Find out why it’s so important to choose pasture-raised eggs vs. conventional eggs.


00 Introduction: Pasture-raised eggs vs. conventional eggs
17 Are eggs healthy?
3:50 Free-range vs. cage-free vs. pasture-raised eggs
5:23 Benefits of pasture-raised eggs
7:18 Are omega-3-enriched eggs good for you?
7:58 Learn more about the benefits of eggs!

Let’s talk about conventional eggs vs. pasture-raised, organic eggs. There is a huge difference between the typical eggs at your grocery store and pasture-raised eggs.

Conventional eggs aren’t highly regulated. Even the expiration date isn’t regulated, so they may sit on the shelf for months before you get them.

However, one of the biggest issues we want to look at is what the chickens producing these eggs are fed. Chickens are meant to consume insects and worms. Instead, they’re fed GMO corn and soy.

What’s really shocking is that there is another ingredient in common chicken feeds called animal byproducts or animal protein products.

These animal protein products can include:
• Feathers
• Organs
• Blood
• Skin
• Manure

Even the vegetarian feeds are corn and soy—and it’s unnatural for chickens to consume grains alone.

Many people think that the color of a yolk will tell you the health of an egg. However, synthetic dyes are sometimes used in chicken feeds to give the yolk a certain color.

If a chicken eats what it should, the egg yolks will have a naturally vibrant golden color. In nature, it’s the antioxidants that give eggs this natural color. Eggs that have less of this natural color have fewer antioxidants.

Conventional eggs are produced by chickens in cages that never see the light of day. These chickens are very crowded and stressed.

Cage-free eggs are from chickens that are cage-free, but they’re still crowded in an enclosed space. Antibiotics can also be used on conventional and cage-free chickens.

Free-range chickens have slightly more space than cage-free chickens, and they have limited outdoor access. However, pasture-raised chickens have far more space and the ability to forage for food.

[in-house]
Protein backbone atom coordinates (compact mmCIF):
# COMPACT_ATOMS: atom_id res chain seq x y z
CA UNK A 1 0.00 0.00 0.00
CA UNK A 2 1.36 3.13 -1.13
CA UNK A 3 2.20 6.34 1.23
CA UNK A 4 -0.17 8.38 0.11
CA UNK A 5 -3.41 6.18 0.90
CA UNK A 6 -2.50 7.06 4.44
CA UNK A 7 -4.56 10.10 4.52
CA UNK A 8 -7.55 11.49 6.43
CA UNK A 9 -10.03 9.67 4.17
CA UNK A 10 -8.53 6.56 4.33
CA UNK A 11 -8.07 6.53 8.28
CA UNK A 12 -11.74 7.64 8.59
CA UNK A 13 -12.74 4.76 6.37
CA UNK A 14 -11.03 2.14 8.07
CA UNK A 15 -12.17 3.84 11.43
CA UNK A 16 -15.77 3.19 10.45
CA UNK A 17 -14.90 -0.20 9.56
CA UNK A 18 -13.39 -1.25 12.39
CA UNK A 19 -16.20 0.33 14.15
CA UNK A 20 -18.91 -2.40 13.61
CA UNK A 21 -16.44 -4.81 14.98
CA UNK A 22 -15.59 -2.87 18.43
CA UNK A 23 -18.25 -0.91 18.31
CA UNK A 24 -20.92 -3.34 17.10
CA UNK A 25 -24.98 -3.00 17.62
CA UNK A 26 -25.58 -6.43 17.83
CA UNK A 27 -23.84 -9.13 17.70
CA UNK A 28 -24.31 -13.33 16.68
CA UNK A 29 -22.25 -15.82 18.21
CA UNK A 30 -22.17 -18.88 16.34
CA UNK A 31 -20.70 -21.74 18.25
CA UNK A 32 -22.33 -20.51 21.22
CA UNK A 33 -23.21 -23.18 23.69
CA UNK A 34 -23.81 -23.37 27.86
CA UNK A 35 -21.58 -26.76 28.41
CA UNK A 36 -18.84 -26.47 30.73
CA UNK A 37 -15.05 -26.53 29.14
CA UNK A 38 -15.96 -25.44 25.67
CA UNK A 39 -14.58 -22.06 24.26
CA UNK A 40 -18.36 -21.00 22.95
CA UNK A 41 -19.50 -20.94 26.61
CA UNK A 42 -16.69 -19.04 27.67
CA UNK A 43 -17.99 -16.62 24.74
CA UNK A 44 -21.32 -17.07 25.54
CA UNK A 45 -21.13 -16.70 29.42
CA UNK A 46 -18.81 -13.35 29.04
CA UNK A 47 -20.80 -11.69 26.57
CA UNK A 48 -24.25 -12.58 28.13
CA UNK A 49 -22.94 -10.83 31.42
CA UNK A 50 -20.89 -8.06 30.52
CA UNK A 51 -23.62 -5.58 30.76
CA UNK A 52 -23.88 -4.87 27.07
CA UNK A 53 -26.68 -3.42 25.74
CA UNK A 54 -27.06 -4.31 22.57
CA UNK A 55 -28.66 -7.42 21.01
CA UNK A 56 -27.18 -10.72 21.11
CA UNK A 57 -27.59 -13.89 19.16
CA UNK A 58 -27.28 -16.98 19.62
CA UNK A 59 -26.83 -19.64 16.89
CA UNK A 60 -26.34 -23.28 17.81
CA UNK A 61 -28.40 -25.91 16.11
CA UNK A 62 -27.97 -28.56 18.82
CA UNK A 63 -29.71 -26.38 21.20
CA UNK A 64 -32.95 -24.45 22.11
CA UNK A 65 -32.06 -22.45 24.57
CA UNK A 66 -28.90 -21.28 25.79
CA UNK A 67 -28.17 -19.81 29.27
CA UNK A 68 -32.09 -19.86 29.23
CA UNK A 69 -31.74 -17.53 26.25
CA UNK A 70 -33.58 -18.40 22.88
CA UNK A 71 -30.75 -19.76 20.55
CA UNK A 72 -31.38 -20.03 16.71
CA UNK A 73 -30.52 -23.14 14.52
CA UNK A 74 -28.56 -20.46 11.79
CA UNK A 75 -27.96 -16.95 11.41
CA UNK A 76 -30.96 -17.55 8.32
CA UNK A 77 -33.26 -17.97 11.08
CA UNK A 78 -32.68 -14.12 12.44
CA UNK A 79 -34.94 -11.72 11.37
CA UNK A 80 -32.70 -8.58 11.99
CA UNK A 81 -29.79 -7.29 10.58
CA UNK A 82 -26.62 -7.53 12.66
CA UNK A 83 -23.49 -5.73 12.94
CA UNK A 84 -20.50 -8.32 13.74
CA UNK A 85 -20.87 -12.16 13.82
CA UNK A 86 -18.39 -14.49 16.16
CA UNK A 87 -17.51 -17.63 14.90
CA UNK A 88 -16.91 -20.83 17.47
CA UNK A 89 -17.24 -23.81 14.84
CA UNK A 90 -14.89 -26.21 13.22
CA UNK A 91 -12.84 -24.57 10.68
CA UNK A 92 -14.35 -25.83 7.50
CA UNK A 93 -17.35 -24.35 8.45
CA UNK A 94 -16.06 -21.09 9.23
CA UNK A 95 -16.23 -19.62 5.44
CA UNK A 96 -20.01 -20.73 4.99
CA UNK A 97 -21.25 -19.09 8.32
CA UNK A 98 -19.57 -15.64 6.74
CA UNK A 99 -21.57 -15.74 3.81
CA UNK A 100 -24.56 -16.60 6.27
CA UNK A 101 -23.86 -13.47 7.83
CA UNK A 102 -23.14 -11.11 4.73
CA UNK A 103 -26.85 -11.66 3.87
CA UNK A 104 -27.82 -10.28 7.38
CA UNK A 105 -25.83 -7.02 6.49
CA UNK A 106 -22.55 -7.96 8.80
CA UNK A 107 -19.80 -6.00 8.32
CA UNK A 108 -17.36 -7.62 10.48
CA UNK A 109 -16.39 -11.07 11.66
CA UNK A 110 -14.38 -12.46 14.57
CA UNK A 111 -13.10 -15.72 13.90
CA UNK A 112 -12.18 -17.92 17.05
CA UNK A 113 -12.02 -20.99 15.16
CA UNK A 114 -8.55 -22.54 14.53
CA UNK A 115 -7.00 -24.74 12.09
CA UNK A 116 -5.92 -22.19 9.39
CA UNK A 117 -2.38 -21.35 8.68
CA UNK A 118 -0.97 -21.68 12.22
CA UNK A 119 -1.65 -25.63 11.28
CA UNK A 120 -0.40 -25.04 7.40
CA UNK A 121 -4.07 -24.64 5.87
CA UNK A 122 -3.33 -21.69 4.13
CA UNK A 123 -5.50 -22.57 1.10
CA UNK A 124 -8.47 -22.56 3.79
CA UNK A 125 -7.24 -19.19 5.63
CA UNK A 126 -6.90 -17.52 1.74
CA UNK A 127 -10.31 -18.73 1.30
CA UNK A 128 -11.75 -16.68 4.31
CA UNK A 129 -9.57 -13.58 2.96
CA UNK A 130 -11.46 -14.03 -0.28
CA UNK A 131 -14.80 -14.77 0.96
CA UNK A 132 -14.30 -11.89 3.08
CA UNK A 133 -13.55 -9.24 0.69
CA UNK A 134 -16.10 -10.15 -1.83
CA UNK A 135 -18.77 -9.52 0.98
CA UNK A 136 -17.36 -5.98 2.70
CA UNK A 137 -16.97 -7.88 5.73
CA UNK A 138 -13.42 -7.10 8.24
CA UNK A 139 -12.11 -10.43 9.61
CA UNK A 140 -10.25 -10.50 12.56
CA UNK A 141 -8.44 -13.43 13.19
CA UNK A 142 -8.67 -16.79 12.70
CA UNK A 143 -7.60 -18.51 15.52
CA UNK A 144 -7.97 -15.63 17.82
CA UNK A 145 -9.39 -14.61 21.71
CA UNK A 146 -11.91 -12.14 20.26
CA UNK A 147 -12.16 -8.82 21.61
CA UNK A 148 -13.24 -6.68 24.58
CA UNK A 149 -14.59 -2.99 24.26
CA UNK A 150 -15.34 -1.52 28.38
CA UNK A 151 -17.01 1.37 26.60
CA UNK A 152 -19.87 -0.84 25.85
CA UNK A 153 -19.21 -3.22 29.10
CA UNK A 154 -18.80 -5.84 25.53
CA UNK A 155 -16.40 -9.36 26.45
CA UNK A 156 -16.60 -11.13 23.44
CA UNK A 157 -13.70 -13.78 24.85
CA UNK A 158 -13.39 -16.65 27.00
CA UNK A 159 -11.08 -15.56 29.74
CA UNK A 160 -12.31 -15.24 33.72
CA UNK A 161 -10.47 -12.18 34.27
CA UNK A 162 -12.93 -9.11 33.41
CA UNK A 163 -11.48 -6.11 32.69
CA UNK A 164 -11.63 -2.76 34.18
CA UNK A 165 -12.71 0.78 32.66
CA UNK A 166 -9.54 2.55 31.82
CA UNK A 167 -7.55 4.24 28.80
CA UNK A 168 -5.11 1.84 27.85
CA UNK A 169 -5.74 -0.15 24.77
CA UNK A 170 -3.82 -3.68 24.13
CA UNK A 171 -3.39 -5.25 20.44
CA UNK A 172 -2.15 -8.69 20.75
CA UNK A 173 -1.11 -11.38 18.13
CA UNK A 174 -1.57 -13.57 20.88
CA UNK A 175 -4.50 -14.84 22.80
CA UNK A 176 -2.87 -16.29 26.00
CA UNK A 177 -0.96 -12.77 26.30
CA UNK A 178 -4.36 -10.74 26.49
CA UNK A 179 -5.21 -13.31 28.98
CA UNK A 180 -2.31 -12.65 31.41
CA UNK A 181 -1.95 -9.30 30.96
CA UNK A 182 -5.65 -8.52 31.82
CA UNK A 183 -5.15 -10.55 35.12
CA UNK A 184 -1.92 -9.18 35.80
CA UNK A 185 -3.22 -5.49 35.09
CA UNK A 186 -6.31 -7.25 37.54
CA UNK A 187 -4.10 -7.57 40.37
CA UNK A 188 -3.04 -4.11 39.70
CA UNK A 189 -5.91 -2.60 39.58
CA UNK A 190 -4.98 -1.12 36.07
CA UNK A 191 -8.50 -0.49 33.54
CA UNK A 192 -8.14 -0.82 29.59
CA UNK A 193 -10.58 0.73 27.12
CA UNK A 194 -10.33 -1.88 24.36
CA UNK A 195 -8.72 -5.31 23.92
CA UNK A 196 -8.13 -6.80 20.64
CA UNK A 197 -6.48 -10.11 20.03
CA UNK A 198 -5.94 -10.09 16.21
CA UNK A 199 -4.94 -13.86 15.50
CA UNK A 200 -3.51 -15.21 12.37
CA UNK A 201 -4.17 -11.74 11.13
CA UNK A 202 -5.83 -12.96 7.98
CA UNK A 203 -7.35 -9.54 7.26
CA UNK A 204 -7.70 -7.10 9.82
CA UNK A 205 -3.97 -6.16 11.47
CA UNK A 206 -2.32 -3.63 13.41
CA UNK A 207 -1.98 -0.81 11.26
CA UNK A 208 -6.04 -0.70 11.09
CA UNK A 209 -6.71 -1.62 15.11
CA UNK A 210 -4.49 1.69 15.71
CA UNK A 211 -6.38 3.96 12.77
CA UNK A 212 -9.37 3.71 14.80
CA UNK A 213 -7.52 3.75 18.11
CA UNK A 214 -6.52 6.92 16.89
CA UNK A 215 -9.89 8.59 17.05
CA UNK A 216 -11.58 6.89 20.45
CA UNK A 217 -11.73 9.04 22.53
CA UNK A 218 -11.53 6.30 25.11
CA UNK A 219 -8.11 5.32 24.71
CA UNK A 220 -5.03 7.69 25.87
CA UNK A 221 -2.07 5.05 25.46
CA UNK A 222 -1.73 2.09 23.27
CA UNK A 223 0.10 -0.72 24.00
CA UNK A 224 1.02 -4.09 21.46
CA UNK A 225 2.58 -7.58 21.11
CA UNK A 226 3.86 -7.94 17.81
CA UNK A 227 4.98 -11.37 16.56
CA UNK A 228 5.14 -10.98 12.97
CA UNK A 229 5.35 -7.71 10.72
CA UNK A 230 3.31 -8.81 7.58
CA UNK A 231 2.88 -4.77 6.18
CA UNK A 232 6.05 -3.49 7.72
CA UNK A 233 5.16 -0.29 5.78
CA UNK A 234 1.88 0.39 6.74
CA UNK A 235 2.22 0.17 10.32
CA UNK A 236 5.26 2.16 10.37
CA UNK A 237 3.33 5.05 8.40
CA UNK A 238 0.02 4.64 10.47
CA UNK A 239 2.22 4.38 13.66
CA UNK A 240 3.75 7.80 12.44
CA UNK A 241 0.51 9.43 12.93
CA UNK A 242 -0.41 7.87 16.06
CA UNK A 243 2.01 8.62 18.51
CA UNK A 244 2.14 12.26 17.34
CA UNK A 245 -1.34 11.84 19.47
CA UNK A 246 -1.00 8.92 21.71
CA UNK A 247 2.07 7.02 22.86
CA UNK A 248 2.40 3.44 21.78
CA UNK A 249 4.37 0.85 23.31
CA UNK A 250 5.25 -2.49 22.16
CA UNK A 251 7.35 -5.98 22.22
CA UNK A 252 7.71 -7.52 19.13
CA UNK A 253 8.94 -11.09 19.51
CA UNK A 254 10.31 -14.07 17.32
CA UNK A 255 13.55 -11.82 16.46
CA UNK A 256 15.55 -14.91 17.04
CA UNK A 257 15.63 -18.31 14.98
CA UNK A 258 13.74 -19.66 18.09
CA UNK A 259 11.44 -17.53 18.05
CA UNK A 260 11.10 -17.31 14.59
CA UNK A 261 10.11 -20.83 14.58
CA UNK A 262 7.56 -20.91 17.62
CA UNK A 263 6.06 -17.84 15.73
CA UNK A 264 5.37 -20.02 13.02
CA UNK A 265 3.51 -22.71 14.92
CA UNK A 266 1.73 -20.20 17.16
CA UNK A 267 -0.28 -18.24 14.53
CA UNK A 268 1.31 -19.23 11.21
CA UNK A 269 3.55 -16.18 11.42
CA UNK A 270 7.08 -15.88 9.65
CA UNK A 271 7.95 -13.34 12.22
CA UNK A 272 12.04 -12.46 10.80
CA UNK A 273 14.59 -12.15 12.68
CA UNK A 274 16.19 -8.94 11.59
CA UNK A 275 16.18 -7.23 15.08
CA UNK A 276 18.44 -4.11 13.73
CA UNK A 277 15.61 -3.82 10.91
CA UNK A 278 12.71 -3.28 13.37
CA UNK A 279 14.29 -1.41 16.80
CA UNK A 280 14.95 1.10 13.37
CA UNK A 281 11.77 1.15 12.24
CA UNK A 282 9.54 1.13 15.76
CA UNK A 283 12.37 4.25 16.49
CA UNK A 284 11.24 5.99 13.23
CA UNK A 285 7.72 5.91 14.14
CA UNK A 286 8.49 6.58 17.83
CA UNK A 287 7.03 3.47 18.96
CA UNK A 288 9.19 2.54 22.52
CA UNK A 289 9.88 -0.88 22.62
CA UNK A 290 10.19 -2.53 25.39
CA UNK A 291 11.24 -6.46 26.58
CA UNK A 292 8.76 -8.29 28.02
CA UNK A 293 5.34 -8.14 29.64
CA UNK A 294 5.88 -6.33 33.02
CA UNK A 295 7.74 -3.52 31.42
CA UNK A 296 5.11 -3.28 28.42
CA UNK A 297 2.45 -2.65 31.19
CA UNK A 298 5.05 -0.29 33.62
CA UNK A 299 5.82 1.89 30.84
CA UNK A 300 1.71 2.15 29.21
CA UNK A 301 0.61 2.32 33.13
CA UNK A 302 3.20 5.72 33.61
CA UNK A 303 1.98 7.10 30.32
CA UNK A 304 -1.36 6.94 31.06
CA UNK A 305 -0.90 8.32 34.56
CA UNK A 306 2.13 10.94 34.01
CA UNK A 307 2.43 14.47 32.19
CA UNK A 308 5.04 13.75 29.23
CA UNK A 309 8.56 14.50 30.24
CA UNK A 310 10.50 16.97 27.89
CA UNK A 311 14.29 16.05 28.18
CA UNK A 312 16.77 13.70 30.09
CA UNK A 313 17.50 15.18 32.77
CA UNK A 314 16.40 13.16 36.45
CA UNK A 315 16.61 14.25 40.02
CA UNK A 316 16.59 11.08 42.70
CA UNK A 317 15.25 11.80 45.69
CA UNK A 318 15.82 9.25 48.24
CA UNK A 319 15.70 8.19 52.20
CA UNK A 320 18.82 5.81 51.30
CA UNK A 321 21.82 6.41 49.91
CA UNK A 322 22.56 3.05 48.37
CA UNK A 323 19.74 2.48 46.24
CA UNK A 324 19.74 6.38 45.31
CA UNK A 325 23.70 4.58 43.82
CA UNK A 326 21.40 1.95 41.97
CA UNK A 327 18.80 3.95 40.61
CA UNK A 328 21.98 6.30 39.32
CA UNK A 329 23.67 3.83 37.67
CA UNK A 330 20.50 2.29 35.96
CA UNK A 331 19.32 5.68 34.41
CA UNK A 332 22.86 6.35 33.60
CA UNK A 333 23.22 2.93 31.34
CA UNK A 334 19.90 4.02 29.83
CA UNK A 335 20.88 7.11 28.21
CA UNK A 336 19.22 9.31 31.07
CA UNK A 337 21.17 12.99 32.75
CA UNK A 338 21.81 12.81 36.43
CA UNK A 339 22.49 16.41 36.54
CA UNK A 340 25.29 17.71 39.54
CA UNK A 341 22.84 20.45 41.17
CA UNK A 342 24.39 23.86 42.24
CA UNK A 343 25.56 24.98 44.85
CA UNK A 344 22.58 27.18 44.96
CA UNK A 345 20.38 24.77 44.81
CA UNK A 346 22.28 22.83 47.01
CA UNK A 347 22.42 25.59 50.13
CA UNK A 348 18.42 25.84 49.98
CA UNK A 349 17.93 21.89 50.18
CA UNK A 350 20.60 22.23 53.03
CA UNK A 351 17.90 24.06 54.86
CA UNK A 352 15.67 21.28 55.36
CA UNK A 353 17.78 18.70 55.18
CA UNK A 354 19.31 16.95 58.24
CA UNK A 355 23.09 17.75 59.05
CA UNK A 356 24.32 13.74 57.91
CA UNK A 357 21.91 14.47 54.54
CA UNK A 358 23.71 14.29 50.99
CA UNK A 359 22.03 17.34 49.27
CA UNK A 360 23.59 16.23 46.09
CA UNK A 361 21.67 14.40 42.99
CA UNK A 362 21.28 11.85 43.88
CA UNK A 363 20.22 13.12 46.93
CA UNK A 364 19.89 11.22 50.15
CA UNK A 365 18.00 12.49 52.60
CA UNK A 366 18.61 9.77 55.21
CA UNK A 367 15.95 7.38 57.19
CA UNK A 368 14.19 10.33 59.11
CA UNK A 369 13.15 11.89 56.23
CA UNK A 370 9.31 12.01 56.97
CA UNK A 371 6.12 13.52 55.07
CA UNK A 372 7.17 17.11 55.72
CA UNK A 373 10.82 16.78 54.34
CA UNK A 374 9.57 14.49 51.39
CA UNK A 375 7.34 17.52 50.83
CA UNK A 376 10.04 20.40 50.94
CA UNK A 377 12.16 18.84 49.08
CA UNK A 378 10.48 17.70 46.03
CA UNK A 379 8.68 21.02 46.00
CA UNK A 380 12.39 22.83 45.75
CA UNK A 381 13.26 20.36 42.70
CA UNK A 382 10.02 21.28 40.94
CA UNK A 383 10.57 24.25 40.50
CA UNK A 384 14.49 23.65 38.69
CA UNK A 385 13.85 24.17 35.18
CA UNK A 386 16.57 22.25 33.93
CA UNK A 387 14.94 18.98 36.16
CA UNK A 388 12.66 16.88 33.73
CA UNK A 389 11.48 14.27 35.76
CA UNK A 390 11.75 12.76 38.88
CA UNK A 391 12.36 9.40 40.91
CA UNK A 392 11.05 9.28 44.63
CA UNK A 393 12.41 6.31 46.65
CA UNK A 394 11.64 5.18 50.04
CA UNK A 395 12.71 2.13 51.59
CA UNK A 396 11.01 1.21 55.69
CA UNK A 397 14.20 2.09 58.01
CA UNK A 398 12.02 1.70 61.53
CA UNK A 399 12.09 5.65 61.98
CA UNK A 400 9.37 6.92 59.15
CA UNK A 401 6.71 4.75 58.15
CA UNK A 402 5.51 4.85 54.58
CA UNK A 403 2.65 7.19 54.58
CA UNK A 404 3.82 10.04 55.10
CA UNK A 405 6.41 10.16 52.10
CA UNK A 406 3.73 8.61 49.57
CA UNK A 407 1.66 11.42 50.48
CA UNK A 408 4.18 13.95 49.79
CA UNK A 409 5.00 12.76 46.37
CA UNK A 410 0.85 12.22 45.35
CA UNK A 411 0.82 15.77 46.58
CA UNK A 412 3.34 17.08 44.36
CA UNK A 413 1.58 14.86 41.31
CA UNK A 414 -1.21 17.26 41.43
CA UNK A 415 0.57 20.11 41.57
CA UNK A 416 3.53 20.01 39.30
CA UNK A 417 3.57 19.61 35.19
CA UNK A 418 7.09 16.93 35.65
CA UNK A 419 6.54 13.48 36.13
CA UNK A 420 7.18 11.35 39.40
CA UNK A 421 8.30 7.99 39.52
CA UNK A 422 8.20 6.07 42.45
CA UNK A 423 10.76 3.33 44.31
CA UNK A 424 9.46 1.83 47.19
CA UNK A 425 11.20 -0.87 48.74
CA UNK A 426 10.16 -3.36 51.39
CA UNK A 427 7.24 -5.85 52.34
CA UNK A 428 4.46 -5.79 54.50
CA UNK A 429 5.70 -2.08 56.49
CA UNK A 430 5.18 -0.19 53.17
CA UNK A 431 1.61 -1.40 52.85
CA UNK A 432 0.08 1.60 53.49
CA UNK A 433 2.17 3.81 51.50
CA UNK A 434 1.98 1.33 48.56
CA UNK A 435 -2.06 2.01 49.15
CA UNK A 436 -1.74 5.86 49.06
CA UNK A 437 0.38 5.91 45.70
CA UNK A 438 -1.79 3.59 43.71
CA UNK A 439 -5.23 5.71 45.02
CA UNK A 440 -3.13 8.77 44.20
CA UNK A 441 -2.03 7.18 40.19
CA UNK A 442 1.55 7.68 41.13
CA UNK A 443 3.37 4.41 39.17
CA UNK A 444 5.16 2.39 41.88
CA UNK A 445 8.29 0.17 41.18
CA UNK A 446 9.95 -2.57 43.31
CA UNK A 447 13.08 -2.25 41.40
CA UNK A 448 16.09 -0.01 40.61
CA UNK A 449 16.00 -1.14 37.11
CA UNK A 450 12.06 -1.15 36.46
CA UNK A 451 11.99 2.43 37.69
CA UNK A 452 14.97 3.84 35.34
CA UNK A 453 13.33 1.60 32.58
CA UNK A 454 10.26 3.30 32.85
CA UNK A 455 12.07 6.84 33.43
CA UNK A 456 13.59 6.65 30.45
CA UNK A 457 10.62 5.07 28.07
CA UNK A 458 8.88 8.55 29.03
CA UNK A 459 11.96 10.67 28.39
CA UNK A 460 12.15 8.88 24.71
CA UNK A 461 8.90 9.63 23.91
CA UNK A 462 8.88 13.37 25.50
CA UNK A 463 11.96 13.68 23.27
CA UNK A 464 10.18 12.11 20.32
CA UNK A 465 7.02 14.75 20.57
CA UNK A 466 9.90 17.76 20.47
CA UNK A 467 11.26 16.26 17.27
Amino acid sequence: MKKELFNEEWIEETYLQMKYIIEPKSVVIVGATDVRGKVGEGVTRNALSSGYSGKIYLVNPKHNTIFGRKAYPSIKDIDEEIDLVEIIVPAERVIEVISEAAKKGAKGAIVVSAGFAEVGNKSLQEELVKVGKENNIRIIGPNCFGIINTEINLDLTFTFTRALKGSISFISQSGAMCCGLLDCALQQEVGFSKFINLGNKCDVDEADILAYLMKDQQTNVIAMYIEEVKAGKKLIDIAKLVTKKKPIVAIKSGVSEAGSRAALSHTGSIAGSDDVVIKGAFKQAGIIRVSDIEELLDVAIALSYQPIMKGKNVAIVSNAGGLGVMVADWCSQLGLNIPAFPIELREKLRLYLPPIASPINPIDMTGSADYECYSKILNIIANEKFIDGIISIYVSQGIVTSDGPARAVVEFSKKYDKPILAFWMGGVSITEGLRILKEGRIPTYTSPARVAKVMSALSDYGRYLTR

Pasture-raised eggs have higher amounts of fat-soluble vitamins and other essential nutrients. Organic, pasture-raised eggs are antibiotic-free, hormone-free, arsenic-free, and free of pesticides, insecticides, and herbicides.

Not only that but organic, pasture-raised eggs are produced by chickens that aren’t fed poultry slaughter byproducts.

You may have noticed omega-3-enriched eggs on the market. You don’t know the source of omega-3 fatty acids that are being used, and I think you’d be better off going with organic, pasture-raised eggs. Or, try raising your own chickens if possible!

Dr. Eric Berg DC Bio:
Dr. Berg, age 58, is a chiropractor who specializes in Healthy Ketosis & Intermittent Fasting. He is the author of the best-selling book The Healthy Keto Plan, and is the Director of Dr. Berg Nutritionals®. He no longer practices, but focuses on health education through social media.

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Dr. Eric Berg received his Doctor of Chiropractic degree from Palmer College of Chiropractic in 1988. His use of “doctor” or “Dr.” in relation to himself solely refers to that degree. Dr. Berg is a licensed chiropractor in Virginia, California, and Louisiana, but he no longer practices chiropractic in any state and does not see patients so he can focus on educating people as a full-time activity, yet he maintains an active license. This video is for general informational purposes only. It should not be used to self-diagnose and it is not a substitute for a medical exam, cure, treatment, diagnosis, prescription, or recommendation. It does not create a doctor-patient relationship between Dr. Berg and you. You should not make any change in your health regimen or diet before first consulting a physician and obtaining a medical exam, diagnosis, and recommendation. Always seek the advice of a physician or other qualified health provider with any questions you may have regarding a medical condition.

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Thanks for watching! I hope this helps increase your awareness of the benefits of pasture-raised eggs. I’ll see you in the next video.